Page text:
Thursday, January 12, 2006

Give Myself A Kick In The Ass

I am tired of this depression shit, and decided to give myself a kick in the ass and get things moving the right direction. So I put on some music this morning to get me going, I started with Les McCann and Eddie Harris doing "Compared To What". This is a jazz/funk classic from the sixties and it COOKS! I went from there to The Subdudes, a party band from New Orleans. I was moving and grooving before I even left for work.

At work, I have a killer headache, and coffee is tearing up my stress worn stomach, so I'm drinking tea and feeling better. Once this week is over, things will be MUCH better. But I'm still not letting that get me down, I am MAKING it a good day. In honor of that, here's an article I wrote for my company newsletter a few years ago:

Are you one of the world’s luckiest people? I am. For the last half of my 30 plus year working life, I have been able to earn a living doing things I really enjoy. I made a career change a few years ago, and joined a large telemarketing company after having sold a business I enjoyed running. I am now part of their IS team, and am, once again, utterly and completely happy. Things move so quickly here, you have the opportunity to work on new things every day. Programs go up and come down, a program you write today can be in production tomorrow. Talk about instant gratification! Fantastic management, great co-workers – it’s a dream job. Am I satisfied? Heck no. There’s more challenges and even greater satisfaction over that next bump in the road…

I’ve talked to many people out there unhappy because their lives don’t fit their expectations or 'scripts'. They feel the best path to happiness is to change their scripts to change their lives. Good advice for some, perhaps, but not necessary for most. You see, having been there on multiple occasions, I have come to believe that HAPPINESS IS A CHOICE. It is usually not a new career, a new position, a new spouse, a material object. IT IS A FRAME OF MIND! It took the first half of my working life, including several job and career changes to discover this. The man who gave me my first job at age 16, a successful entrepreneur who has since passed on, used to be fond of telling people 'Make it a good day.' Not 'have a good day', but 'Make it a good day.' It IS a choice. You can choose to be unhappy about things such as workloads, clients, co-workers, income, or a host of other things, but I choose to make every day a good day. I truly love what I do, and know the rewards will be there in the end, provided I continue to learn and improve myself.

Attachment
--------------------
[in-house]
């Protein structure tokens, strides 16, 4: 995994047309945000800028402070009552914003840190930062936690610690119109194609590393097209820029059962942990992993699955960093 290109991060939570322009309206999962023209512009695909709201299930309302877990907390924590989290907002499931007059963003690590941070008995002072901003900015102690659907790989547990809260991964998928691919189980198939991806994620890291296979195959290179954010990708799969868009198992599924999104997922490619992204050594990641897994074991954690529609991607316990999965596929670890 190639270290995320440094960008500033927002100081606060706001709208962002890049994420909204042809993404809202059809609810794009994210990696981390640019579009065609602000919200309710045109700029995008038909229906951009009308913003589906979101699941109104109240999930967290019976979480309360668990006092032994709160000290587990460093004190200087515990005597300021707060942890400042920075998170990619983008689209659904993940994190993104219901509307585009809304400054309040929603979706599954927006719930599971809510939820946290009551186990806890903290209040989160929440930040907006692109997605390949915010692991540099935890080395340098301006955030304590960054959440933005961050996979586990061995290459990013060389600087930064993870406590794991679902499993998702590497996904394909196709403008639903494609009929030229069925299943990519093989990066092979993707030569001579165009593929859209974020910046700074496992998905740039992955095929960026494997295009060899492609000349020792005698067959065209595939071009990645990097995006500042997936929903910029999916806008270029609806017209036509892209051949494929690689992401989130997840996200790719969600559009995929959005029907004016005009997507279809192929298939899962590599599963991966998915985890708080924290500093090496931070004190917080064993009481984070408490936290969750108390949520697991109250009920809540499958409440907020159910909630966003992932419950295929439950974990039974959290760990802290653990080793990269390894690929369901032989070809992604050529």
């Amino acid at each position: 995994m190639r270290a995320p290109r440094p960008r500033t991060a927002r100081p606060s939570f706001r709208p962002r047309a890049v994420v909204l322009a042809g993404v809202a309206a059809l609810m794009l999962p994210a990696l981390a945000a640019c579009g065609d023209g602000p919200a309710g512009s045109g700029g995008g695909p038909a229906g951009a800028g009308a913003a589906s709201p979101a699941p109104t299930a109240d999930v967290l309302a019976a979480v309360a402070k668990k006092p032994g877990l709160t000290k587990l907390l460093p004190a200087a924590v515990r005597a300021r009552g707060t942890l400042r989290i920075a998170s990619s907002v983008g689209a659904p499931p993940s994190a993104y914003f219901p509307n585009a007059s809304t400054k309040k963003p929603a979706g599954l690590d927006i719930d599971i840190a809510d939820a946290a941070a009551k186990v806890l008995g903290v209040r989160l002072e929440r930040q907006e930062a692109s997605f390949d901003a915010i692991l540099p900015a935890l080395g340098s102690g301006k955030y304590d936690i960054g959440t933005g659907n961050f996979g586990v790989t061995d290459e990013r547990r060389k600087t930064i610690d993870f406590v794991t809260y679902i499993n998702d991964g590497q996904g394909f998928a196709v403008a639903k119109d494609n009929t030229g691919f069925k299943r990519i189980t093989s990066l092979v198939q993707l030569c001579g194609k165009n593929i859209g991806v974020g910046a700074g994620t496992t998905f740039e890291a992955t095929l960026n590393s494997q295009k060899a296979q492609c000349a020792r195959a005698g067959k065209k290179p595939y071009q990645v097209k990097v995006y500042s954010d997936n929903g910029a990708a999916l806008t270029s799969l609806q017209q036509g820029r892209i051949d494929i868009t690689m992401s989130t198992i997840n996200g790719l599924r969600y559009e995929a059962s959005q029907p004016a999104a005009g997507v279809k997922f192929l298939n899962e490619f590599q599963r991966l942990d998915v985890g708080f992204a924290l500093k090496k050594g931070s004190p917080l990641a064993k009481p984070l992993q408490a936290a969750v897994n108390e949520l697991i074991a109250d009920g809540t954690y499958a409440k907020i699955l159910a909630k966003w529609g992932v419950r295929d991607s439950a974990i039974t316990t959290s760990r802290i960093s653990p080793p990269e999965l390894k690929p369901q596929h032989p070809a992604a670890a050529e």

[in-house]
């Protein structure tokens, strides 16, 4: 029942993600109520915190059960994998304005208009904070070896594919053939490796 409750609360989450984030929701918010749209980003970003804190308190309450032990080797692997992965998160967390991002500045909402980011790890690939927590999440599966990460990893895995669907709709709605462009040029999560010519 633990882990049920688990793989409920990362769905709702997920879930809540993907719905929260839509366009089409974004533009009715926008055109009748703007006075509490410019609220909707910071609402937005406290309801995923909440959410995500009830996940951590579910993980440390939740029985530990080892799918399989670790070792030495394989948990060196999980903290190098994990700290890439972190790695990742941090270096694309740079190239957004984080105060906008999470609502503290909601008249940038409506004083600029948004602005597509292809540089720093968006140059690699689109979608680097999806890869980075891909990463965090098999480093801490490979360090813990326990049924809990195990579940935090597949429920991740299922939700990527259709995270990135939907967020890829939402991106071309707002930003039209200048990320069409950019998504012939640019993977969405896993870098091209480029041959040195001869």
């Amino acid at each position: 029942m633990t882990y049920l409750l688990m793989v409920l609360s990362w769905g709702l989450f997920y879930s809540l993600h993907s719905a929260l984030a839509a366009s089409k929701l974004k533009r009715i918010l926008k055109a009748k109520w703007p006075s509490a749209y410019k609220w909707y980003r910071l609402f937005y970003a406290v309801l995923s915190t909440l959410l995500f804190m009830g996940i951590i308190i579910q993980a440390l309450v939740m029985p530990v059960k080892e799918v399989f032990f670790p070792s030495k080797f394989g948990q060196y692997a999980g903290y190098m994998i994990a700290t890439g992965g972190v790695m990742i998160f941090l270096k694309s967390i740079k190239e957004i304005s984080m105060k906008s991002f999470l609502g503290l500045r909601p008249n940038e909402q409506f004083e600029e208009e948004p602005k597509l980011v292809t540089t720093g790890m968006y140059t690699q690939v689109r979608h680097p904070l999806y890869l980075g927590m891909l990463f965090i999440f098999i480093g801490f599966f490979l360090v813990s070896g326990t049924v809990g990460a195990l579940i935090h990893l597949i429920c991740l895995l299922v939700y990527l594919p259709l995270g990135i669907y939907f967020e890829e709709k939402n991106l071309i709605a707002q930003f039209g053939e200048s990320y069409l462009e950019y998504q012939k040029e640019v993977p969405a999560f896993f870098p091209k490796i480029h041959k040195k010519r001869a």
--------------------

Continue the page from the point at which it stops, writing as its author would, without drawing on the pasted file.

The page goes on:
It starts by being positive. Look forward to going to work. Maybe you need to look forward to small things to begin with – getting there early so you can enjoy that first cup of coffee and e-mail a friend. Lunch with a co-worker. The music you listen to while you work. Find those 'little' things that you enjoy, and build on them. Avoid, at all costs, negative people. A single negative person can poison the whole atmosphere of an office. Strive for perfection. The sense of accomplishment you get from doing your job well puts you on the path to happiness. Always try to improve yourself. Through additional education, reading, practice. If you are improving, your attitude can’t help but be better!

It’s a cliche, but the rest of your life really does start today.

Make it a good day.